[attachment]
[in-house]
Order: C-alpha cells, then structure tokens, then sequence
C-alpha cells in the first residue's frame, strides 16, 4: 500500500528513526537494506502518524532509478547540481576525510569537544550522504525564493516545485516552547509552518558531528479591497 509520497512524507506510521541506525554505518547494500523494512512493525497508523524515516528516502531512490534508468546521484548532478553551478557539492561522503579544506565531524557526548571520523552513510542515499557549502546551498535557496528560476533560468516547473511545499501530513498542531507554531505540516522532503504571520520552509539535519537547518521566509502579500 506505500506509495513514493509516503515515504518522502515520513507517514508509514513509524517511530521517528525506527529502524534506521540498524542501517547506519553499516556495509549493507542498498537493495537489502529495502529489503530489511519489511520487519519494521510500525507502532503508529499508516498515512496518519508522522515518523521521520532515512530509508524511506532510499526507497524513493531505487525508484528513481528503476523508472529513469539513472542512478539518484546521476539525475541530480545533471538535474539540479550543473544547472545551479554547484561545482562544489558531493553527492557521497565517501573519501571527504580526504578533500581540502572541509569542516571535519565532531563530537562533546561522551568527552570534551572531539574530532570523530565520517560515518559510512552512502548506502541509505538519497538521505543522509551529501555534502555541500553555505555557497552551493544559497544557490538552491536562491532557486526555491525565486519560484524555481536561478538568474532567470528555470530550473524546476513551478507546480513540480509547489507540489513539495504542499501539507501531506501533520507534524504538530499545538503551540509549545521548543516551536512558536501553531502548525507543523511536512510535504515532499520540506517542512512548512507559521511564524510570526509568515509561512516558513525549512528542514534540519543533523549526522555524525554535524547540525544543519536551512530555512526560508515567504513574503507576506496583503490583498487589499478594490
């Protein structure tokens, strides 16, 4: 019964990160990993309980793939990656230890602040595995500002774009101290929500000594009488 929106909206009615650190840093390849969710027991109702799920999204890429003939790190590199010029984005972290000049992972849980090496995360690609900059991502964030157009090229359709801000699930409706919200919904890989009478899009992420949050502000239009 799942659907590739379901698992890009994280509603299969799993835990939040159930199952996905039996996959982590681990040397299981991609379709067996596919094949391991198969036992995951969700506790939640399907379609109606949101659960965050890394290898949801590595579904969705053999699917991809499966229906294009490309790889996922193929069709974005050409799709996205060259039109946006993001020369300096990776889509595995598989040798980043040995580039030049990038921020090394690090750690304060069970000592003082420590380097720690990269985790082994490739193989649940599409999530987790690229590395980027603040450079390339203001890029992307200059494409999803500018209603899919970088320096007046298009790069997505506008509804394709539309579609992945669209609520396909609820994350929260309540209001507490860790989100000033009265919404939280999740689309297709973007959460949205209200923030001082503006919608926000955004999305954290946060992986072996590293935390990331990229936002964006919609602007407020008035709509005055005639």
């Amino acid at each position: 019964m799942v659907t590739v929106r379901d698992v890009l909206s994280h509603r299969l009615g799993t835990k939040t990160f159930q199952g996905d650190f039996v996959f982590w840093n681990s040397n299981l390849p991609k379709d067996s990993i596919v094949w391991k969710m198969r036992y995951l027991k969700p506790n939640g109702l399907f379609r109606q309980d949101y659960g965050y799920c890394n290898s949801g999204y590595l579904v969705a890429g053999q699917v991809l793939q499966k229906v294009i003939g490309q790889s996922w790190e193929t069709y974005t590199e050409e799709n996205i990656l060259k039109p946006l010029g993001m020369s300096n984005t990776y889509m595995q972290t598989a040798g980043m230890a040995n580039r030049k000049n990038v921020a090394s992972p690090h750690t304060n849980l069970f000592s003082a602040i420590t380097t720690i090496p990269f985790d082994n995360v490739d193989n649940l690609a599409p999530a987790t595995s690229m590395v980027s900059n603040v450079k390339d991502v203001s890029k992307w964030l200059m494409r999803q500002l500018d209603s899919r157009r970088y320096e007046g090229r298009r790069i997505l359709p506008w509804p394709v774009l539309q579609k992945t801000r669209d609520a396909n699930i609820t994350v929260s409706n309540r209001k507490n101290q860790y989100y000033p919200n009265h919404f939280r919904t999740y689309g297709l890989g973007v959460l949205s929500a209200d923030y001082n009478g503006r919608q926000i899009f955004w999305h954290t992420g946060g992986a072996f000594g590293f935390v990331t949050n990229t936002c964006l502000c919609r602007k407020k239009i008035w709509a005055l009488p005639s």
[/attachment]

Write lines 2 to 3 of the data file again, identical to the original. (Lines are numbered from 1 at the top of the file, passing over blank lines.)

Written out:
Order: C-alpha cells, then structure tokens, then sequence
C-alpha cells in the first residue's frame, strides 16, 4: 500500500528513526537494506502518524532509478547540481576525510569537544550522504525564493516545485516552547509552518558531528479591497 509520497512524507506510521541506525554505518547494500523494512512493525497508523524515516528516502531512490534508468546521484548532478553551478557539492561522503579544506565531524557526548571520523552513510542515499557549502546551498535557496528560476533560468516547473511545499501530513498542531507554531505540516522532503504571520520552509539535519537547518521566509502579500 506505500506509495513514493509516503515515504518522502515520513507517514508509514513509524517511530521517528525506527529502524534506521540498524542501517547506519553499516556495509549493507542498498537493495537489502529495502529489503530489511519489511520487519519494521510500525507502532503508529499508516498515512496518519508522522515518523521521520532515512530509508524511506532510499526507497524513493531505487525508484528513481528503476523508472529513469539513472542512478539518484546521476539525475541530480545533471538535474539540479550543473544547472545551479554547484561545482562544489558531493553527492557521497565517501573519501571527504580526504578533500581540502572541509569542516571535519565532531563530537562533546561522551568527552570534551572531539574530532570523530565520517560515518559510512552512502548506502541509505538519497538521505543522509551529501555534502555541500553555505555557497552551493544559497544557490538552491536562491532557486526555491525565486519560484524555481536561478538568474532567470528555470530550473524546476513551478507546480513540480509547489507540489513539495504542499501539507501531506501533520507534524504538530499545538503551540509549545521548543516551536512558536501553531502548525507543523511536512510535504515532499520540506517542512512548512507559521511564524510570526509568515509561512516558513525549512528542514534540519543533523549526522555524525554535524547540525544543519536551512530555512526560508515567504513574503507576506496583503490583498487589499478594490